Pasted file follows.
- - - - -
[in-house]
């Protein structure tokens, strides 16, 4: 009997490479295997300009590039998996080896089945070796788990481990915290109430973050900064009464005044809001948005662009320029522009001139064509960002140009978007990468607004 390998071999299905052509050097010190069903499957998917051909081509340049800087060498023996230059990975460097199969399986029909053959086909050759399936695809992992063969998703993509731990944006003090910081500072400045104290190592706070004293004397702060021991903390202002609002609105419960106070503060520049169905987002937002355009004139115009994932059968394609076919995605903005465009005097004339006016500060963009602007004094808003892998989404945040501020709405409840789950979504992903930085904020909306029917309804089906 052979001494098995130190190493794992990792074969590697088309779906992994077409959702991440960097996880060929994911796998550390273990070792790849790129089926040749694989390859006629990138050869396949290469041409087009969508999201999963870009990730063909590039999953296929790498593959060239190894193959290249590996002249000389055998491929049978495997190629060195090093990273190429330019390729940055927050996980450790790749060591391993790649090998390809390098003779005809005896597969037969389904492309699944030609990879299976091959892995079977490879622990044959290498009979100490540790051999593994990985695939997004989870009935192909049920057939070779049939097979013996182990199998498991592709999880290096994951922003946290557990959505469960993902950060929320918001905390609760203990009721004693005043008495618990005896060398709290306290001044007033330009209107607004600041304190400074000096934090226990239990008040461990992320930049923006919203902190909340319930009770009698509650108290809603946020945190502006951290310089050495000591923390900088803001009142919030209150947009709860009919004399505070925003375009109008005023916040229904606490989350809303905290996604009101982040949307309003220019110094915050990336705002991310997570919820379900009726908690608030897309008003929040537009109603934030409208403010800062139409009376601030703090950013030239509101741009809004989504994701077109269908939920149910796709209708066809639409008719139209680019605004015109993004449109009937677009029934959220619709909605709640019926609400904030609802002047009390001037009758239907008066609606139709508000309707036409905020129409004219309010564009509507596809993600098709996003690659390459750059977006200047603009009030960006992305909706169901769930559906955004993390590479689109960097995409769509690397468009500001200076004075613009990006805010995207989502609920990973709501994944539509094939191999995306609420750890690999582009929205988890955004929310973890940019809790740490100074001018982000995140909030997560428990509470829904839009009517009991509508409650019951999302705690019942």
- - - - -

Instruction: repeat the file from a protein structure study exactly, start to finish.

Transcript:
[in-house]
């Protein structure tokens, strides 16, 4: 009997490479295997300009590039998996080896089945070796788990481990915290109430973050900064009464005044809001948005662009320029522009001139064509960002140009978007990468607004 390998071999299905052509050097010190069903499957998917051909081509340049800087060498023996230059990975460097199969399986029909053959086909050759399936695809992992063969998703993509731990944006003090910081500072400045104290190592706070004293004397702060021991903390202002609002609105419960106070503060520049169905987002937002355009004139115009994932059968394609076919995605903005465009005097004339006016500060963009602007004094808003892998989404945040501020709405409840789950979504992903930085904020909306029917309804089906 052979001494098995130190190493794992990792074969590697088309779906992994077409959702991440960097996880060929994911796998550390273990070792790849790129089926040749694989390859006629990138050869396949290469041409087009969508999201999963870009990730063909590039999953296929790498593959060239190894193959290249590996002249000389055998491929049978495997190629060195090093990273190429330019390729940055927050996980450790790749060591391993790649090998390809390098003779005809005896597969037969389904492309699944030609990879299976091959892995079977490879622990044959290498009979100490540790051999593994990985695939997004989870009935192909049920057939070779049939097979013996182990199998498991592709999880290096994951922003946290557990959505469960993902950060929320918001905390609760203990009721004693005043008495618990005896060398709290306290001044007033330009209107607004600041304190400074000096934090226990239990008040461990992320930049923006919203902190909340319930009770009698509650108290809603946020945190502006951290310089050495000591923390900088803001009142919030209150947009709860009919004399505070925003375009109008005023916040229904606490989350809303905290996604009101982040949307309003220019110094915050990336705002991310997570919820379900009726908690608030897309008003929040537009109603934030409208403010800062139409009376601030703090950013030239509101741009809004989504994701077109269908939920149910796709209708066809639409008719139209680019605004015109993004449109009937677009029934959220619709909605709640019926609400904030609802002047009390001037009758239907008066609606139709508000309707036409905020129409004219309010564009509507596809993600098709996003690659390459750059977006200047603009009030960006992305909706169901769930559906955004993390590479689109960097995409769509690397468009500001200076004075613009990006805010995207989502609920990973709501994944539509094939191999995306609420750890690999582009929205988890955004929310973890940019809790740490100074001018982000995140909030997560428990509470829904839009009517009991509508409650019951999302705690019942």